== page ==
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The Great Recoinage of 1696 was an attempt by the English Government under King William III to replace the hammered silver that made up most of the coinage in circulation, much of it being clipped and badly worn.[1]



English currency was in disarray in the late 17th century. Hand struck silver coins from prior to 1662 had been clipped around the edges and thus their value (weight) reduced so that they were no longer a viable tender, especially abroad. Since the machine-struck silver coins produced by the Royal Mint in the Tower of London after 1662 were protected from clipping by an engraved, decorated and milled edge, they were instead forged, both by casting from counterfeit moulds and by die stamping from counterfeit dies.[2]

By 1696 forged coins constituted approximately 10% of the nation's currency.[2] The currency also had a third problem: its value as silver bullion in Paris and Amsterdam was greater than the face value in London, and thus vast quantities of coins were melted and shipped abroad — an arbitrage market. New Acts of Parliament were passed in order to create the Bank of England and protect national monetary security. The situation caused William Lowndes of the Treasury to ask the warden of the Royal Mint, Isaac Newton, for help.[2]

Branch mints were established at Bristol, Chester, Exeter, Norwich, and York to assist with the work of recoinage. Between 1696 and 1700 the value of silver struck was £5,106,019 (£691 million in 2015) [3] compared to £3,302,193 (£413 million in 2015) [3] coined in the preceding 35 years.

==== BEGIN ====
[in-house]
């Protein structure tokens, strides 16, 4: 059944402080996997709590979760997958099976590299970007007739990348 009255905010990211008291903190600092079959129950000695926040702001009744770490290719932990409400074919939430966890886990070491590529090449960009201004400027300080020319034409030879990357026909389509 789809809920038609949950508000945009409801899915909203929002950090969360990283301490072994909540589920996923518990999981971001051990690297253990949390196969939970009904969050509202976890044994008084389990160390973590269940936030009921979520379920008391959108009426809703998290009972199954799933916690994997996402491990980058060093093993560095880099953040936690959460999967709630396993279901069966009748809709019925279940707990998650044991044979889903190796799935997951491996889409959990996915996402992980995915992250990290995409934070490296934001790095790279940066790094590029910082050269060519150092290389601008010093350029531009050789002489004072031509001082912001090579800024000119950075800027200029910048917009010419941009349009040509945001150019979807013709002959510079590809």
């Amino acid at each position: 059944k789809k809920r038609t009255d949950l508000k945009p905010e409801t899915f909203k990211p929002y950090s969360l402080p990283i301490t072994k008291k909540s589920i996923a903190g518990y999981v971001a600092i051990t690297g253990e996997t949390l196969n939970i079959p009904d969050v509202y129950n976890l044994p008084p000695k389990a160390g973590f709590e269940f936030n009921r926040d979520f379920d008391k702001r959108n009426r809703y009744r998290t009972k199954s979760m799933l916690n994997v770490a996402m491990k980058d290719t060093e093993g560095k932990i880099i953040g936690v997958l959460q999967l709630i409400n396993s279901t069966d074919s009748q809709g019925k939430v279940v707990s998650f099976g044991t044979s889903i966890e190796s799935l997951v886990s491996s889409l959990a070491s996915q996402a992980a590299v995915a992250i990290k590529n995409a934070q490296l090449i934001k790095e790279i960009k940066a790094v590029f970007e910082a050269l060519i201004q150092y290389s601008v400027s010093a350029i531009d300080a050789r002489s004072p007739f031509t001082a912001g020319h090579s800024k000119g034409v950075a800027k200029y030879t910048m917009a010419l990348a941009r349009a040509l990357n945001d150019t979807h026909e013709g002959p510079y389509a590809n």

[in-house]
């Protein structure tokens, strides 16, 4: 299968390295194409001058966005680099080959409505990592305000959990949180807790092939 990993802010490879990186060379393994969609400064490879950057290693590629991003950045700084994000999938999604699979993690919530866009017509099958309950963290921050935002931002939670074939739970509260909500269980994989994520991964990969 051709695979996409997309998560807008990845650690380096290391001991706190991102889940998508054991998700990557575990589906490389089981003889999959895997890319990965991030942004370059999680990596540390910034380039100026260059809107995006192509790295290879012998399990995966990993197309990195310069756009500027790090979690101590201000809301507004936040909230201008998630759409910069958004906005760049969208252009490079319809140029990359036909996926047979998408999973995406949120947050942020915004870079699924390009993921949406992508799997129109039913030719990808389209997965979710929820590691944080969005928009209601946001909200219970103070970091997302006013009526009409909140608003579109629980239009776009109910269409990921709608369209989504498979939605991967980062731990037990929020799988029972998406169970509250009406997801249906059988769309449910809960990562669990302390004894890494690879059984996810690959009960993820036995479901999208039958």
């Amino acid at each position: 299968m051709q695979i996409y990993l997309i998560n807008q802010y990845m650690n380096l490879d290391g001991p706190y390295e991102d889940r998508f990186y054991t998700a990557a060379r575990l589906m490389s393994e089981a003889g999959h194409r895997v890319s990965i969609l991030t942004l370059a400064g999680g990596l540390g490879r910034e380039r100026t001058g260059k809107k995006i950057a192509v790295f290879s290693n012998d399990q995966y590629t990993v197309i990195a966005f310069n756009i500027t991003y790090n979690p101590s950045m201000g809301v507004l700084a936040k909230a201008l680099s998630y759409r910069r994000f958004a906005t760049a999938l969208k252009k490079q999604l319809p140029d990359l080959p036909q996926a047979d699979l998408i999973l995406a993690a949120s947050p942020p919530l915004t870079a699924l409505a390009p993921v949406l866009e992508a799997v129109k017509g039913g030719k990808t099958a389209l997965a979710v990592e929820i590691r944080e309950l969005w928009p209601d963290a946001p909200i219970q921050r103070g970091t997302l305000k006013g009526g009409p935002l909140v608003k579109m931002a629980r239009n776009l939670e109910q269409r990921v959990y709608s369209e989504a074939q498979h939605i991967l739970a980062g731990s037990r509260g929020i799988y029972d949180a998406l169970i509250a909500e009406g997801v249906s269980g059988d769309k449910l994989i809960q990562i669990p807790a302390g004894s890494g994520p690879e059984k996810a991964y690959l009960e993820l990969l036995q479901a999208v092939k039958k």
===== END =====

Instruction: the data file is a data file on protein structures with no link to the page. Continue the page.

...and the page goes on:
Old coin was taken back by weight rather than face value. On 10 June 1696 a Proclamation was issued,

requiring all Receivers and Collectors of the Publick Taxes to take hammer'd Silver Money at five shillings and eight Pence an Ounce.[4]

Financial resultsEdit

The recoinage was not a financial success. Production tailed off by 1698. It had proved impossible to maintain a system based on gold and silver because of the variation in the bullion values of each metal. In practice this usually meant that silver was worth more melted down into bullion.[5]

England eventually committed itself to a gold standard. The only way to maintain silver as coin was to reduce the silver content so that the coin's nominal value was more than the bullion of the same weight. This did not happen until the Great Recoinage of 1816.

See alsoEdit


  1. ^ Seaby Standard Catalogue of British Coins, Volume 1, 18th Edition, 1981. ISBN 0-900652-58-6
  2. ^ a b c BBC Radio 4, Book of the Week, Sept 2009, Newton And The Counterfeiter by Thomas Levenson
  3. ^ a b UK Retail Price Index inflation figures are based on data from Clark, Gregory (2017). "The Annual RPI and Average Earnings for Britain, 1209 to Present (New Series)". MeasuringWorth. Retrieved January 27, 2019.
  4. ^ Thomas Salmon, The Chronological Historian, London 1723, p. 220, 224
  5. ^ The Great Recoinage of 1696-1699, Li, Ming-Hsun, London 1963